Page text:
Setting up the nativity scene today seems
one of the most expanded traditions in the Christian world. However, it is not
as old as it might seem. This type of popular recasting of the Christmas story
can be traced to the aftermath of the council of Trent (1563). There can be no
doubt that the crib covered and absorbed a much older set of rituals connected
with the celebration of the winter solstice. We can discern their pagan
elements in rites that start at the threshold of the “dead” season at Halloween
by paying tribute to the deceased ancestors, in Christian calendar referred to
as All Souls’ Day. Sowing of wheat in shallow vessels on St Barbara’s day (4thDecember) or on St Lucy's day (13th December), which has been
considered the winter solstice in popular belief, contributed, besides the
symbolic expectation of renewal of nature, green decoration in homes adorned
with evergreen plants that foreshadowed the victory of the sun over darkness.
Such holiday decoration was called “Bethlehem”.
The husband led the house rituals, thus it was his assignment to set up the
crib during past centuries. This tradition vanished about a hundred years ago
and setting up the crib became the joy of children. The place of the crib was usually on a shelf
in the “God's corner” under the Crucifix.
The Christmas story is described only
briefly in the Gospels, but given more attention in the apocryphal Protoevangelium of James (Greek, 4thcentury) and The Book About the Origin of
the Blessed Mary and the Childhood of the Saviour by Pseudo-Matthew (Latin,
4th or 5th century), also called the Gospel of Mary. At the same time depictions on sarcophagi and
catacomb frescoes appear. Visual arts developed a rich tradition of imagining
the event in Bethlehem, which reached its zenith in the final two centuries of
the Middle Ages. In Slovenian churches from that time, the inner northern wall
was usually without any openings and reserved for the grand narrative of
journey and the adoration of the Magi, from the departure from Herod’s palace
to the visit in the Bethlehem stable.
The nativity scenes in churches were not a
complete innovation: besides in wall paintings, the scenes existed in special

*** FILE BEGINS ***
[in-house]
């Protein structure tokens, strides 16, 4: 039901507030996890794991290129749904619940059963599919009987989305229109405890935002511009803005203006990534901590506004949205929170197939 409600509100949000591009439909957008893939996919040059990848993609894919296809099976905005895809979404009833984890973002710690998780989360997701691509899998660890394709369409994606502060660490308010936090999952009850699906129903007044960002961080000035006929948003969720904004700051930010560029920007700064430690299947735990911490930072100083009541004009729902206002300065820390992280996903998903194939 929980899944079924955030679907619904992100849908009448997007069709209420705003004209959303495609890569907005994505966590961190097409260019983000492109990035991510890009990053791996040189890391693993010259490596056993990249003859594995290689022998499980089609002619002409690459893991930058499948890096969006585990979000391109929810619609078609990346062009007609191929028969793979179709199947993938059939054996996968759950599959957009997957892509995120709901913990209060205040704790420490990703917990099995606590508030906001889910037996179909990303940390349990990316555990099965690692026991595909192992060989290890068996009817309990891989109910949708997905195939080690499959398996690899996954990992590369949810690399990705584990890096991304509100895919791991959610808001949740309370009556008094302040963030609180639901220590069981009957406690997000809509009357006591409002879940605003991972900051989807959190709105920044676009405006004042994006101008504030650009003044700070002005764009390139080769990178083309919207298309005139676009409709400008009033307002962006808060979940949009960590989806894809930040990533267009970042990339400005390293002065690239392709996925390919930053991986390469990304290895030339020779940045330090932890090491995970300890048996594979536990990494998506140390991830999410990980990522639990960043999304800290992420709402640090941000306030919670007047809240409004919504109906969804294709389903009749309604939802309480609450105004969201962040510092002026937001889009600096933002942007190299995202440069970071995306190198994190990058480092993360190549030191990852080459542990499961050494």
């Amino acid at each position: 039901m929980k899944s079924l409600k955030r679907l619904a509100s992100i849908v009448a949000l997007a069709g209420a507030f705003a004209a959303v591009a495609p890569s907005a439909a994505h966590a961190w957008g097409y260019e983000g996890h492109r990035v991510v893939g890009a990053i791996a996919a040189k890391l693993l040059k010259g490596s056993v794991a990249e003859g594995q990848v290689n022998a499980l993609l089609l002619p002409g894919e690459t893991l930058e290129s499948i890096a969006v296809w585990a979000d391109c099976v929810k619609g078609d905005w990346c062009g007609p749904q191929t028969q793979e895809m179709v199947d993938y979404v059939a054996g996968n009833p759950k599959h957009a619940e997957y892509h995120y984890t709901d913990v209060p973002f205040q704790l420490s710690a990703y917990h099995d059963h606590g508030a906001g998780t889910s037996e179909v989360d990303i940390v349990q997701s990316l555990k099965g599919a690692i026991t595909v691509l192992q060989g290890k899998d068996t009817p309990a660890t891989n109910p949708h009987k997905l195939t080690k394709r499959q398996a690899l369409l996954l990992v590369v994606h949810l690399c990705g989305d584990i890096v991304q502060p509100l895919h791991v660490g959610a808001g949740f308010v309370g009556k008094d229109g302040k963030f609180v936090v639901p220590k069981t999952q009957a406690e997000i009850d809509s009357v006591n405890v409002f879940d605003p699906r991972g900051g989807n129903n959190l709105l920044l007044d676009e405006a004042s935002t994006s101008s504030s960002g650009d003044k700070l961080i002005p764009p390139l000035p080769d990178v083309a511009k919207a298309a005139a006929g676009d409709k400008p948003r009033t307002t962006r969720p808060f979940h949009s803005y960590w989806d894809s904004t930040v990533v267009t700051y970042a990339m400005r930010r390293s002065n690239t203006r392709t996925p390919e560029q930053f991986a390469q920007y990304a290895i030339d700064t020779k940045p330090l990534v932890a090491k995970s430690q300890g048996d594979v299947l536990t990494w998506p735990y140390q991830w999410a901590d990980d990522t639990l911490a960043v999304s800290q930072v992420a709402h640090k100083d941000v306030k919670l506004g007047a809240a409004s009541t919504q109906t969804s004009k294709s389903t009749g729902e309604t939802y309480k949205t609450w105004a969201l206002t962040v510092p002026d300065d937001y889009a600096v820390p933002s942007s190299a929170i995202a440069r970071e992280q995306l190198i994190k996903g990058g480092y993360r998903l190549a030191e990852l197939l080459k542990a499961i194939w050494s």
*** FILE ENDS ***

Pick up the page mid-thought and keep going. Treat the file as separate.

shrines and were not bound to the liturgical year. According to a legend St.
Francis of Assisi set up the first “live” crib in 1223 by filling the crib with
hay for an ox and an ass at the altar during mass on Christmas Eve. This event,
however, has not triggered a general practice. The first “seasonal” crib was
set-up in a church in Coimbra, Portugal by the Jesuits in 1560; Prague followed
in two years. From 17th century onwards, they became a feature in
the private abodes of aristocratic and well-off families and, on the Apennine
peninsula in more modest forms, in the homes of regular people. The crib occurred
in Slovenian lands only after 1700 and became more widespread from 1800 on. Up
until around 1900 they were of “domestic” type, characterized and influenced by
local surroundings and ways of life. They were carved of wood or made of wax
and before the end of the 19th century also cast in plaster. Paper
crib appeared quite early in the late 18th century and was usually
meant for colouring by hand. Later cribs were extendable and limited to the
stable and the most important protagonists. Paper cribs are a cheaper version
of and usually a simplification of the ones made from wooden boards and
Gaspari’s crib was designed in the oldest
tradition of “domestic” paper nativity scenes. They were issued in 1919 in
Ljubljana by the Umetniška propaganda Publishing House, which was led by
businessperson and art collector Hugo Uhliř and Janez Zorman, the President of
the Society of the National Gallery. The lithographic print in eight sheets set
the story from Bethlehem into local environment and presented the figures in
Slovenian national costume. They were given a nickname “Yugoslavian Crib”,
since the Magi and their retinue wear Slovenian, Croatian and Serbian costumes.
The first edition, already in the new country, was well-received in the press.
Some writers mentioned the influence of Czech painter Mikoláš Aleš and had
doubts about Mary and Joseph wearing Slovenian costume, but the public embraced
them. The painter proudly let his friend Niko Sadnikar know that the scene will
be available for Christmas. Due to the general shortages of the first post-war
years, the paper used was of inferior quality, making a complete set today a
Tina Buh, National Gallery of Slovenia, 2018
In 2015 STUDIO ZIBKA, Robert Kužnik s. p., placed on the market a facsimile reprint of Maxim Gaspari's Slovenian national crib.
We are grateful to Mr Robert Kužnik for his initiative and cordial cooperation.
6 December 2018–6 Februar 2019
National Gallery of Slovenia